This article originally appeared in the Daily News on May 31, 1989.

A marriage proposal is nothing to clown around about. Just ask lovebirds Ron “Toto” Johnson and Rene Coker.

Despite his red rubber nose, his black lower lip and the blue dots on his eyebrows and chin, Johnson was serious when he popped the question in the back seat of a carriage in Central Park.

And though she was garnished in pink from head to toe - big pink wig, oversized pink dress and floppy pink shoes - Coker wasn’t messing around, either, when she accepted.

“We’re taking this very seriously,” said the bride-to-be. "It will be like a normal wedding.”

Well, not exactly - unless you call getting hitched in the center ring normal.

Johnson, 22, and Coker, 23, are clowns with the Ringling Bros. and Barnum & Bailey Circus, which opened last night at the Spectrum.

And next Wednesday, just before the afternoon matinee, Johnson and Coker will be married in the family circle . . . ahhh, center ring.

Only instead of a tux and wedding gown, the couple will be in their work clothes: red nose, blue dots, pink hair, pink shoes . . .

The dozen or so bridesmaids and ushers also will be clad as clowns.

Common Pleas Judge Bernard J. Goodheart, a good-natured jurist known for marrying couples gratis on Valentine's Day, is scheduled to do the honors.

The couple met four years ago while learning to put on happy faces at Clown College in Venice, Fla.

Johnson had been getting laughs since he was 10, performing as "Toto the Clown" at birthday parties and food festivals in his hometown, Naugatuck, Conn.

Coker, of Conyers, Ga., "didn’t grow up wanting to be a clown.” She got more applause than yuks singing in high school musicals and at fairs.

In between the pratfalls and slapstick, Johnson and Coker became friends - admiring friends. “I thought he was cute, and I guess he thought I was cute,” said Coker. “But that’s as far as it went.”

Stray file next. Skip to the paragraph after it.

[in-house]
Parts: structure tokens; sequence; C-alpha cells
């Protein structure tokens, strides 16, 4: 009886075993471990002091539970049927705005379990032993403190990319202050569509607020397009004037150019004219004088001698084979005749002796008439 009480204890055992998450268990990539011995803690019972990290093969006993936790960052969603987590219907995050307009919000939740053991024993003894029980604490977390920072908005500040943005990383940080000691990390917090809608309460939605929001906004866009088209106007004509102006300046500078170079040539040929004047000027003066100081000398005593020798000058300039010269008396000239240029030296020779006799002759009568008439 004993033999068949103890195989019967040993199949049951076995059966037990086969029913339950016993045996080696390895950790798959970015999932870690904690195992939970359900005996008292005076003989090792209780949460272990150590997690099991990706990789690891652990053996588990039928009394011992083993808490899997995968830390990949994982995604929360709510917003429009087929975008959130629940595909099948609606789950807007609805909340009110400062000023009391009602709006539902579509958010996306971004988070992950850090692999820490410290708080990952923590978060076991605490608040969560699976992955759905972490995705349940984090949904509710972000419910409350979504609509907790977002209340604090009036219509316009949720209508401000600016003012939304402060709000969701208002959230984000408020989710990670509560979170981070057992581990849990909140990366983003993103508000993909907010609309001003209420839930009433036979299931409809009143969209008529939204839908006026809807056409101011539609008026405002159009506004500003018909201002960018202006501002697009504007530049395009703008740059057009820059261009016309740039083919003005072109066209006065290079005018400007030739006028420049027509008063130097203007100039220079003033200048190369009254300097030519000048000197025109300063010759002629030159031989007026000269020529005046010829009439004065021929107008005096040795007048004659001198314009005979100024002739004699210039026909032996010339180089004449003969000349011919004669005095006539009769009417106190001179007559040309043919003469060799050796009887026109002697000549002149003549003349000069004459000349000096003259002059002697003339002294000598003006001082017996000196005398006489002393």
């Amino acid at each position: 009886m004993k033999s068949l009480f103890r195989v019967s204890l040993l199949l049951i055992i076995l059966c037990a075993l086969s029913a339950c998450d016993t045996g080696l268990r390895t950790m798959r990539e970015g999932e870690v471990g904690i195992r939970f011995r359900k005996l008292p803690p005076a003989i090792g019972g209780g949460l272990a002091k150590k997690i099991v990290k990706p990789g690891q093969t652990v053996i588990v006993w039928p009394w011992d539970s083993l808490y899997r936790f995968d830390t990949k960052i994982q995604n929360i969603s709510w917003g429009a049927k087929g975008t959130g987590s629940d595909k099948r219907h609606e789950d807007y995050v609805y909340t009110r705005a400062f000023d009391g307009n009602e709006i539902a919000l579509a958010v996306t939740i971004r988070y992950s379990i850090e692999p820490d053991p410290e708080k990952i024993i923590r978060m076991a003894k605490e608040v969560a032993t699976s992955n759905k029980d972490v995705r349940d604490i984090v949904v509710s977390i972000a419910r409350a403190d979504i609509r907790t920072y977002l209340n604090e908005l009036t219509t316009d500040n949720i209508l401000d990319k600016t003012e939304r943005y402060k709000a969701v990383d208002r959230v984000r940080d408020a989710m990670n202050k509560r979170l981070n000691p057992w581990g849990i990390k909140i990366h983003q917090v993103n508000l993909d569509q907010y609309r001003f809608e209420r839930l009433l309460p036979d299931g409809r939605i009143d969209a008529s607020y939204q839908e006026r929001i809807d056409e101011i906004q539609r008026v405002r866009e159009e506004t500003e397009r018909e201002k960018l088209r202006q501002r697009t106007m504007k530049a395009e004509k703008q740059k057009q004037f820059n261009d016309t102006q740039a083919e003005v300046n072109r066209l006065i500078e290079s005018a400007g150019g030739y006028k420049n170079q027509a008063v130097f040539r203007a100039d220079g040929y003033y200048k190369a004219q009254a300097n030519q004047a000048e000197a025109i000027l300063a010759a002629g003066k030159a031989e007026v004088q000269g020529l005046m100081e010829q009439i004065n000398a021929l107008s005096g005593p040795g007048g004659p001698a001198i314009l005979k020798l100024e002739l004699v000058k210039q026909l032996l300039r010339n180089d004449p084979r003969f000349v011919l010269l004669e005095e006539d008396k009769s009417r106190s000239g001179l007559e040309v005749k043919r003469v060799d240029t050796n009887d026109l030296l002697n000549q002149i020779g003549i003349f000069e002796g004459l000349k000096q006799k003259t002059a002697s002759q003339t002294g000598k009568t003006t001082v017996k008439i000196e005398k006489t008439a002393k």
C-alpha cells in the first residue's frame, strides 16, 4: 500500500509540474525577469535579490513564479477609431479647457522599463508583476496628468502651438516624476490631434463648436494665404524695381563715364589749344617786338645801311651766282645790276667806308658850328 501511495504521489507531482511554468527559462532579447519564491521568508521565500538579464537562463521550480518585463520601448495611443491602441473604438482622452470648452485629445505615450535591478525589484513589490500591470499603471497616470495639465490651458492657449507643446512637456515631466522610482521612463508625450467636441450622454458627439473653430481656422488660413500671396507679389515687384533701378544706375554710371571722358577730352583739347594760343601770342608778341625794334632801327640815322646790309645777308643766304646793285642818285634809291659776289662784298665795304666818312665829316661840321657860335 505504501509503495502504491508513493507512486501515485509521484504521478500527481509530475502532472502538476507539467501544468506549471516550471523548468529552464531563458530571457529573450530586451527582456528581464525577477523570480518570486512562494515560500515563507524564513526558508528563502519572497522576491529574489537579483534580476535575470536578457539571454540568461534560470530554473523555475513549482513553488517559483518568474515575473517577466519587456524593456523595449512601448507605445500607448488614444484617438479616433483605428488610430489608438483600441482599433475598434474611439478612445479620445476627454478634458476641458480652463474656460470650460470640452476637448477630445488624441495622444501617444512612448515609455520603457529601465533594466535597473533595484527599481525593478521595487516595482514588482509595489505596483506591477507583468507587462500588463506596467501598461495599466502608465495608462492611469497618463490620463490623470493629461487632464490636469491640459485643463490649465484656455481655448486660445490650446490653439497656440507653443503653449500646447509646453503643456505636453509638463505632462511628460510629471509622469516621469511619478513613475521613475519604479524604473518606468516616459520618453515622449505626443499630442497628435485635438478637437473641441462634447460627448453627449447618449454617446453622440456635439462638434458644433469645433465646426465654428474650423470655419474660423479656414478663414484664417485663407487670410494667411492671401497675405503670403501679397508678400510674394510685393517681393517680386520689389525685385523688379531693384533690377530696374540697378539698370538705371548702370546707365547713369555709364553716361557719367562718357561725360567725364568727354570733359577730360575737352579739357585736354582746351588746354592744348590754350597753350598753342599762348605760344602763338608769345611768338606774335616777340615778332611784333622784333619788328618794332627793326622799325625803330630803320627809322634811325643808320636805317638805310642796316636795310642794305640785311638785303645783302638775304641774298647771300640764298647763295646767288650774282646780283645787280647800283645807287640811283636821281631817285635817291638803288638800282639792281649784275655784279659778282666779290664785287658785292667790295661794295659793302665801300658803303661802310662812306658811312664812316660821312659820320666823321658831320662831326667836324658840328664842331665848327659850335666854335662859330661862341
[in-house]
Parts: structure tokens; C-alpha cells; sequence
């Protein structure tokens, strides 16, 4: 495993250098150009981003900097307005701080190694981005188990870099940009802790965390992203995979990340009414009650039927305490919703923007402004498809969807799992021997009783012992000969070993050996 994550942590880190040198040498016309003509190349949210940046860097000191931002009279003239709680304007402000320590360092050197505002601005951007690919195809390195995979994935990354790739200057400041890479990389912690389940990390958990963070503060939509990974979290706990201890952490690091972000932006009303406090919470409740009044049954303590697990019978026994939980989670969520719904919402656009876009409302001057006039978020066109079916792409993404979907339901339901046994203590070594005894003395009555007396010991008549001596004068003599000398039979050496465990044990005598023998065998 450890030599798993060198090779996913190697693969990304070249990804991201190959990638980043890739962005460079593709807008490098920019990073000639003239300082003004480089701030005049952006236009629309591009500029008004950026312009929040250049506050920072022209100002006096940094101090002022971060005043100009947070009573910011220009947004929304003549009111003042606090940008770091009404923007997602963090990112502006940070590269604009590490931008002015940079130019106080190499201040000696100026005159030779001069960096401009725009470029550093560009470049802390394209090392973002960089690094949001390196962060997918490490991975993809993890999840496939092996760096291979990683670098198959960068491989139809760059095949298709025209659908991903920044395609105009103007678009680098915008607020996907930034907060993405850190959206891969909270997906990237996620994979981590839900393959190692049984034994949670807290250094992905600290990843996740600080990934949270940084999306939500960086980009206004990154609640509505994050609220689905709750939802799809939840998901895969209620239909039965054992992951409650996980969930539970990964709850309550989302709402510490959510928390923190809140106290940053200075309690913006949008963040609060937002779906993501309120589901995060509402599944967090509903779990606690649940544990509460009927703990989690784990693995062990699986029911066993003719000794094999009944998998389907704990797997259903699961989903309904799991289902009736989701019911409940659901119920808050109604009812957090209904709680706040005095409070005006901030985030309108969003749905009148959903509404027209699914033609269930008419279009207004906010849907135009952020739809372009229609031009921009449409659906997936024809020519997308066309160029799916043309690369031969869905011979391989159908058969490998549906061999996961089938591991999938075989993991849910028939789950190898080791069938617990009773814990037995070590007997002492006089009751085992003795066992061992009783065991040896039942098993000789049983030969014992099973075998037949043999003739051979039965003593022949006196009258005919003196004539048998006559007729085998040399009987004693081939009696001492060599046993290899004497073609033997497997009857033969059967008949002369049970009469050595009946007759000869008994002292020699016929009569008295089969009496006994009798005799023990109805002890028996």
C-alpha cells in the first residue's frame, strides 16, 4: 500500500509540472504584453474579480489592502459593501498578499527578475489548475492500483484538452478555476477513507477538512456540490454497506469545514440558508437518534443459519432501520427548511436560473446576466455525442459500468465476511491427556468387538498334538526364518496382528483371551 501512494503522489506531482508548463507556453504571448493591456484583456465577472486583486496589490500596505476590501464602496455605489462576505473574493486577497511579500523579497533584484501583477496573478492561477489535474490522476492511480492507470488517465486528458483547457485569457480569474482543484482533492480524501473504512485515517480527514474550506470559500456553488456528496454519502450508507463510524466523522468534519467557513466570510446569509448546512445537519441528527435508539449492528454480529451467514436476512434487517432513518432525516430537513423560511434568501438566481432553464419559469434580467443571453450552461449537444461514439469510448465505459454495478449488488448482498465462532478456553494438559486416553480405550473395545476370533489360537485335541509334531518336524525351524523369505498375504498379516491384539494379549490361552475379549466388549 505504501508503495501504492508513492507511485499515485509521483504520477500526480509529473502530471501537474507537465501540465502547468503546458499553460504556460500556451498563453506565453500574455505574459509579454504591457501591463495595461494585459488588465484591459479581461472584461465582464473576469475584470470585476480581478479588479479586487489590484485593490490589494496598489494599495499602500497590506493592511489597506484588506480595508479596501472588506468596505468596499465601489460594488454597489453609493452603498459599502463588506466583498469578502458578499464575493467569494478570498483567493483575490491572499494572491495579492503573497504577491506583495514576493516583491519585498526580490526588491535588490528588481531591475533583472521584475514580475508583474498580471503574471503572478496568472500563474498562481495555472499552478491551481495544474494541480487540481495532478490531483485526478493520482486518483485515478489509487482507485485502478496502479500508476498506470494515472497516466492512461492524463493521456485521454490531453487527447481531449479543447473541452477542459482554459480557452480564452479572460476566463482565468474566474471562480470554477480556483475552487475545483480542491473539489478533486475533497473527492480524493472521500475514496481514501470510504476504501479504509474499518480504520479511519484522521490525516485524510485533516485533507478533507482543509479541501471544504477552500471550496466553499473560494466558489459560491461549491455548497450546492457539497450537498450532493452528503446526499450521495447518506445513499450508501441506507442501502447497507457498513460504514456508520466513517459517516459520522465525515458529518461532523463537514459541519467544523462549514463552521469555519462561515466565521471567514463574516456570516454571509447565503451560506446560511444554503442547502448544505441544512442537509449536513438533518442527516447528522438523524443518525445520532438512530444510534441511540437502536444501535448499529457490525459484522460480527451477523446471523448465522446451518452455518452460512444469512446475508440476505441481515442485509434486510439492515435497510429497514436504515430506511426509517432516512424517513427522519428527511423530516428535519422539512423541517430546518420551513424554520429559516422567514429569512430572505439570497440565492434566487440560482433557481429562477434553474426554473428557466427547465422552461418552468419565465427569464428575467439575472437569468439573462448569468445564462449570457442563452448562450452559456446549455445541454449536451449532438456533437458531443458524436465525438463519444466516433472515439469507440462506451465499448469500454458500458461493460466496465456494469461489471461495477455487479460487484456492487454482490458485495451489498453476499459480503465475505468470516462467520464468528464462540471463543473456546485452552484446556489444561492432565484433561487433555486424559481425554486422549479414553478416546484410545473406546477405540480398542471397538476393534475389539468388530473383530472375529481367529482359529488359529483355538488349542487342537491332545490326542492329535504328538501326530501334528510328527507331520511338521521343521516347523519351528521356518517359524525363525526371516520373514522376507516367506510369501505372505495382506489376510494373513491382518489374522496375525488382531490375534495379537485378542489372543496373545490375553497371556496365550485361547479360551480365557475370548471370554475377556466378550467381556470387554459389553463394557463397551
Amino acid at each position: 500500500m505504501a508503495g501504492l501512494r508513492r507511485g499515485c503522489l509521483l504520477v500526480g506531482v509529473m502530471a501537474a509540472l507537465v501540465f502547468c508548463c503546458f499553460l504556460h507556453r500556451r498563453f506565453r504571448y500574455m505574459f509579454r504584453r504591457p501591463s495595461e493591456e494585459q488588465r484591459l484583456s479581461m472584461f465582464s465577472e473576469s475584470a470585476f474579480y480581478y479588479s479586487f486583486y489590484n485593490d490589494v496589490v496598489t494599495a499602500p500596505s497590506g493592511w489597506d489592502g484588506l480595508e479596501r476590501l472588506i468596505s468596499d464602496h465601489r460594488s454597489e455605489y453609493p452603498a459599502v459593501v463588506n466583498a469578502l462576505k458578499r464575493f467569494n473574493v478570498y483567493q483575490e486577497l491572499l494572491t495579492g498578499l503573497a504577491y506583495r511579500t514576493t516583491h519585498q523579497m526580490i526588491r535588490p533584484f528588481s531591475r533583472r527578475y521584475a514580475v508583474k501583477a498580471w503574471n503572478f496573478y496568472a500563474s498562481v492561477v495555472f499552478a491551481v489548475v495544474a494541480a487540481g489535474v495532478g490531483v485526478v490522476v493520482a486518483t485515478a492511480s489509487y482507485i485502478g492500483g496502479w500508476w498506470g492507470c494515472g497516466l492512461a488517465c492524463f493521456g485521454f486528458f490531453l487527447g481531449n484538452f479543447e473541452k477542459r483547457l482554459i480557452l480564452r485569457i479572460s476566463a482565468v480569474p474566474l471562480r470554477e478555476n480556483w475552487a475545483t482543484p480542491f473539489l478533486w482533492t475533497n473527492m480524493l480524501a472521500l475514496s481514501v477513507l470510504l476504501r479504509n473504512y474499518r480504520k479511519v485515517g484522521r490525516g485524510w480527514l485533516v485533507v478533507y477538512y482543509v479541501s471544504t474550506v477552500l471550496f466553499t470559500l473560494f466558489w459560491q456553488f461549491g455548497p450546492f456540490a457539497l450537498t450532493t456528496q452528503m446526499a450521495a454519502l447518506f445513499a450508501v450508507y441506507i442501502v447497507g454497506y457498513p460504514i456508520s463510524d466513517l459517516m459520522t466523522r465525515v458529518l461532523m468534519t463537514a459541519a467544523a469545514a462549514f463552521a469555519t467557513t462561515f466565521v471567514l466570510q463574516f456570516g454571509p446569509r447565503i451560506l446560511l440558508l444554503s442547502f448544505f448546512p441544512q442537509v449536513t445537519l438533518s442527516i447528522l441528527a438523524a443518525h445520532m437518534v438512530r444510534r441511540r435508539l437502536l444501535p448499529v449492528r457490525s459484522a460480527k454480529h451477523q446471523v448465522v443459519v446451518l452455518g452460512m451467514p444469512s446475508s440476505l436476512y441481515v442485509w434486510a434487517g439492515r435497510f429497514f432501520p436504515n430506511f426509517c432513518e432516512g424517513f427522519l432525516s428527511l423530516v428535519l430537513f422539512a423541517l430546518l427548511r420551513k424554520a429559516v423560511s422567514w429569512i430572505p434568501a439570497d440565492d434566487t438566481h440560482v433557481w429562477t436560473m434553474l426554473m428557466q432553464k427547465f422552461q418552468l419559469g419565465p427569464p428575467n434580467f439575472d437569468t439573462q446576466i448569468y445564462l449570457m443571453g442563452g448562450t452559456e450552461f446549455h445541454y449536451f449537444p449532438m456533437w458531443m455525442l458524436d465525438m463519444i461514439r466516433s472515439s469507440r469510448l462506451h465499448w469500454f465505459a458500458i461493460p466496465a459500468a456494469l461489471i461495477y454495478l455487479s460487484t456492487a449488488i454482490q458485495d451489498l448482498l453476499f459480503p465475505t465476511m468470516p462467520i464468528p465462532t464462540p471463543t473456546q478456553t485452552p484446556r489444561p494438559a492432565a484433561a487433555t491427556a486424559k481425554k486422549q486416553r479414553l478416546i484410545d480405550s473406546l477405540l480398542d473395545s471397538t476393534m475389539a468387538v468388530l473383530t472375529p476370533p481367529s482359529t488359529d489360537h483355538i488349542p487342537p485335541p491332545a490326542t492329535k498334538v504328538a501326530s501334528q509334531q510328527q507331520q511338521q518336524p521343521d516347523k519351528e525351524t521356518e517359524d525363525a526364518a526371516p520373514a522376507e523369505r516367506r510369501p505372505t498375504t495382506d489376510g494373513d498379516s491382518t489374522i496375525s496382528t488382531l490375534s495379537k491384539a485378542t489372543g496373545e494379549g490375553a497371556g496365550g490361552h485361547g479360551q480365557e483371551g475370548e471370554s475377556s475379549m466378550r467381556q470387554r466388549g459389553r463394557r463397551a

Following graduation from the 10 1/2-week college, Johnson and Coker were selected to go on tour with the circus.

“We were still just friends," said Johnson. “I had a girlfriend in Connecticut. Rene had a boyfriend in the circus. He rode a motorcycle. He did loop-the-loops inside this big globe.”

After the first year, Coker quit the Greatest Show on Earth and went home to chase more earthly pursuits like teaching makeup and physical-comedy classes. “I just wanted to get away for a while," she said.

That was the last time Johnson and Coker saw each other until the Clown College had a reunion in December 1987. By that time, Johnson’s girlfriend back home was history. So was Coker’s cyclist and his loop-the-loops.

It wasn’t long before the clowns got serious. "I couldn’t stop thinking about Toto,” said Coker. "I didn’t want us to be apart anymore.”

So Coker returned to the circus. But because there were no clown vacancies, she had to settle for working in a concession stand, selling programs and “light-up swords.”

Last January, there was an opening in the funny ranks. Coker put down her sword and picked up her wig. She was a clown again!

Next Wednesday, her father - who won’t be “clowned up" - escorts his daughter into the center ring and gives her away to a real clown.

There will be no honeymoon. Not enough time.

The newlyweds will immediately go from the ring to the alley...

Clown Alley.

UPdate: René Coker and “Toto” Johnson divorced in 1994, but they remain good friends. Coker, who lives in Georgia just east of Atlanta, stopped performing shortly after they married. Johnson, who lives in Davenport, Iowa, still dons the clown make-up at festivals and conventions, but he performs mostly in a magician-friend’s traveling educational science program. He hosts experiment-driven shows and workshops at schools and libraries in the Davenport area.